Any conventional technique of microcapsule fabrication can be used, particularly microencapsulation by mechanical means such as centrifugal microencapsulatioh. In this method, droplets of the material to be microencapsulated are formed by the centrifugal force of a turntable which then traverse by means of the velocity with which they thus acquire a thin film of fluid product designed to form the wall of the microcapsule. Conventional wall-hardening treatment can be employed which, in a case where the wall is prepared from a thermoplastic material, can simply be a sudden cooling of the microcapsules formed. Representative suitable microencapsulation operation can be found in the literature, for instance U.S. Pat. No. 3,015,128.
The material encapsulated in the microcapsules can be, for instance, such contraceptive compounds as nonylphenoxypolyethoxyethanol and an estrongenic compound such as 3-methoxy-19-nor-170z-pregna- 1,3,5( l)-trien-20-yn-17-o1; l9-nor-17oz-pregn-4-enyne-l3B, 17 diol and the like.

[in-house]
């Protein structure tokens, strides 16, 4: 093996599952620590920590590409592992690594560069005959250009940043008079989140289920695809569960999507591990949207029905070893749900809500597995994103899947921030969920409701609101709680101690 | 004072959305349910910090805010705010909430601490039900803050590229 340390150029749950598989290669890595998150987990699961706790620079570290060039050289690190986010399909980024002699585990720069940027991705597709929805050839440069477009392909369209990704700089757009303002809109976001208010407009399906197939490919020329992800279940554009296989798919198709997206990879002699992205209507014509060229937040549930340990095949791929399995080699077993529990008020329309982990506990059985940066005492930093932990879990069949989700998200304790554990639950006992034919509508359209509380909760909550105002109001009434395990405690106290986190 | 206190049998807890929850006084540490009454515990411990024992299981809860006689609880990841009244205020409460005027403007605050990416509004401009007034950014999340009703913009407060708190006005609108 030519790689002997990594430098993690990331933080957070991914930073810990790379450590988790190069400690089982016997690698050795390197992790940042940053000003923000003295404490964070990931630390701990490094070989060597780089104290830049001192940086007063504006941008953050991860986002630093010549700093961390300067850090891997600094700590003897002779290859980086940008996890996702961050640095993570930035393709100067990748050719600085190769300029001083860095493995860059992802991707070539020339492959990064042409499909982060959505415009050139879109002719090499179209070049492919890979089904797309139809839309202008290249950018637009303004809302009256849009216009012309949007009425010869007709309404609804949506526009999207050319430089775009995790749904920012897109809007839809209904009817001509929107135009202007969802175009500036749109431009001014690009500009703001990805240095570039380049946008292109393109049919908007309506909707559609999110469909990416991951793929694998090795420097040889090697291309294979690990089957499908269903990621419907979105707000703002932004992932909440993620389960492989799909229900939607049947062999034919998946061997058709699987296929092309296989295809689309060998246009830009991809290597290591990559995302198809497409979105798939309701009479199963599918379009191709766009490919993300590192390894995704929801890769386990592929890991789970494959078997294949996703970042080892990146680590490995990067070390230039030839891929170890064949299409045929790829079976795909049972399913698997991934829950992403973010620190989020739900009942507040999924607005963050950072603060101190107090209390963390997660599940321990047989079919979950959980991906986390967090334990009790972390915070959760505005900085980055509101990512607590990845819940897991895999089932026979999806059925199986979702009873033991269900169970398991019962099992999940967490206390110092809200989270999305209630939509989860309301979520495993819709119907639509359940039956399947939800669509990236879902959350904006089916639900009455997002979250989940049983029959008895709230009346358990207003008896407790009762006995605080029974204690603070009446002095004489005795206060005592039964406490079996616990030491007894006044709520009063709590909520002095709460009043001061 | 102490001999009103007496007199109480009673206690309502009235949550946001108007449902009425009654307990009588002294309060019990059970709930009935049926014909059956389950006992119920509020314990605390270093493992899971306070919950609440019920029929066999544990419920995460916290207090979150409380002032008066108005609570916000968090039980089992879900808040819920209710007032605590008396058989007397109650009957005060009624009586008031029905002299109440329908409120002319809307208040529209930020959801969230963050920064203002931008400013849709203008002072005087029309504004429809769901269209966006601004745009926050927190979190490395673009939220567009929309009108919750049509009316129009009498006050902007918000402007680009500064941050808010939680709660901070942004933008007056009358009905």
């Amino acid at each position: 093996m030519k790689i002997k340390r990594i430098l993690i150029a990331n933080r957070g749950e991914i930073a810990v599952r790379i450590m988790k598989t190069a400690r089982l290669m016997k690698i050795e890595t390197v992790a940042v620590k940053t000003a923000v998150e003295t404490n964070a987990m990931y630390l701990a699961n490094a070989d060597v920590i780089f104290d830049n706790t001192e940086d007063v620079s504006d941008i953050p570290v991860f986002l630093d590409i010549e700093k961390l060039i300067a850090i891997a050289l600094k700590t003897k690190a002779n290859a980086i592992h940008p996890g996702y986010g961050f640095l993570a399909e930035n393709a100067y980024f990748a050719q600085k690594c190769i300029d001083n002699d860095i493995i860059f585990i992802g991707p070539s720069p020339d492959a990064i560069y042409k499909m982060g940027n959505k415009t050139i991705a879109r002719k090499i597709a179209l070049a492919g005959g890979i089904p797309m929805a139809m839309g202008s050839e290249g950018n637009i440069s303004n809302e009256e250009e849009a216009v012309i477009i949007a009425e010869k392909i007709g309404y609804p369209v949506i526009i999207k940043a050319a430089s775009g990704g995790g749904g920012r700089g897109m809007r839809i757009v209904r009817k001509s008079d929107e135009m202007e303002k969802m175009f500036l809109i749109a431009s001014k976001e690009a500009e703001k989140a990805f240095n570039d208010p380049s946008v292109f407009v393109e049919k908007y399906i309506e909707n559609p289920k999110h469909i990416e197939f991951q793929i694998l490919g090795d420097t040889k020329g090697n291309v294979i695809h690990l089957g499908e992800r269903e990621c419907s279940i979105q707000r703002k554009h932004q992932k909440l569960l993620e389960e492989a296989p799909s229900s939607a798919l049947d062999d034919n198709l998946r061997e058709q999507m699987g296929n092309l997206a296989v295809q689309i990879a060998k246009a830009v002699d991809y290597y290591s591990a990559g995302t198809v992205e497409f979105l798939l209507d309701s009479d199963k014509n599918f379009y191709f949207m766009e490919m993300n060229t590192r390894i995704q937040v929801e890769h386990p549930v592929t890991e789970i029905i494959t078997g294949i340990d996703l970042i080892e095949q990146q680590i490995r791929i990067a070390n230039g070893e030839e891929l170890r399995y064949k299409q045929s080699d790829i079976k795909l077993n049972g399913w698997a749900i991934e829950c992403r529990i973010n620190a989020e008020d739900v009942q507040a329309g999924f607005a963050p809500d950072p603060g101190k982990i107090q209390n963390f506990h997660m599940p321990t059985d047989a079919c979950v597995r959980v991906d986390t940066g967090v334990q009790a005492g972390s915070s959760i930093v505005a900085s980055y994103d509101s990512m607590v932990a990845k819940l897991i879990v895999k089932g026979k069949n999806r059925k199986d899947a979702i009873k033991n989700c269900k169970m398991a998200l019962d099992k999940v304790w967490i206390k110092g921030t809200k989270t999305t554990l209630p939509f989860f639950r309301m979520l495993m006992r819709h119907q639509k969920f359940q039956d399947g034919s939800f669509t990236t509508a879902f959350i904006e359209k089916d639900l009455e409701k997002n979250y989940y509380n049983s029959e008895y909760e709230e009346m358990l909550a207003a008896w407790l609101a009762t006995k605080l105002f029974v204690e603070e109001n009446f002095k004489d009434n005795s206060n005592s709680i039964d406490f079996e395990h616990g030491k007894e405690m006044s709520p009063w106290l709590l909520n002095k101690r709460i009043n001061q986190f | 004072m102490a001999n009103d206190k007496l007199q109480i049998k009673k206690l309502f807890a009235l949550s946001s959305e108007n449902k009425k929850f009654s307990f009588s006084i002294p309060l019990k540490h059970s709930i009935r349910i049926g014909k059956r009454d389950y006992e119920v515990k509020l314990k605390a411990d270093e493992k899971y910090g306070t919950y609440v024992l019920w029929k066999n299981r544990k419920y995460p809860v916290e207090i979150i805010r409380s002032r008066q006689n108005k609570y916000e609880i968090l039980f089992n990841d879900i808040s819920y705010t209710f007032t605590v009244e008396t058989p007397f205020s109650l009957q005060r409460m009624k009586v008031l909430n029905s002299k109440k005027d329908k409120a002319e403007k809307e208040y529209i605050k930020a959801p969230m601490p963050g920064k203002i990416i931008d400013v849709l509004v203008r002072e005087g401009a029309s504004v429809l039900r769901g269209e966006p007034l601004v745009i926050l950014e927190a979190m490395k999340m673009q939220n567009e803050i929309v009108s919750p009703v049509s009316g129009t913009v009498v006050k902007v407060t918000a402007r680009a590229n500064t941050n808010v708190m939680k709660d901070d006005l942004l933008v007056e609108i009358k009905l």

FIG. is a cross-sectional view of a vaginal sponge 50 which comprises preferably a cellular resilient material 52 having therein a spring 54 for maintaining the sponge in an expanded state. The sponge 52 may comprise any of the known water-resistant cellular matter such as cellulosic sponge, polyurethane, polyesters, and the like which are compatible with the body. The sponge 50 contains throughout the microcapsules 40 containing the contraceptive material. The size and composition of the capsule wall is preferably varied in solubility and rupturability so as to provide a sustained release during usage. Additionally, the microcapsules may contain in addition to the contraceptive compositions any spermicide which is known in the art. The microencapsulation permits the utilization of known compatible compositions simultaneously.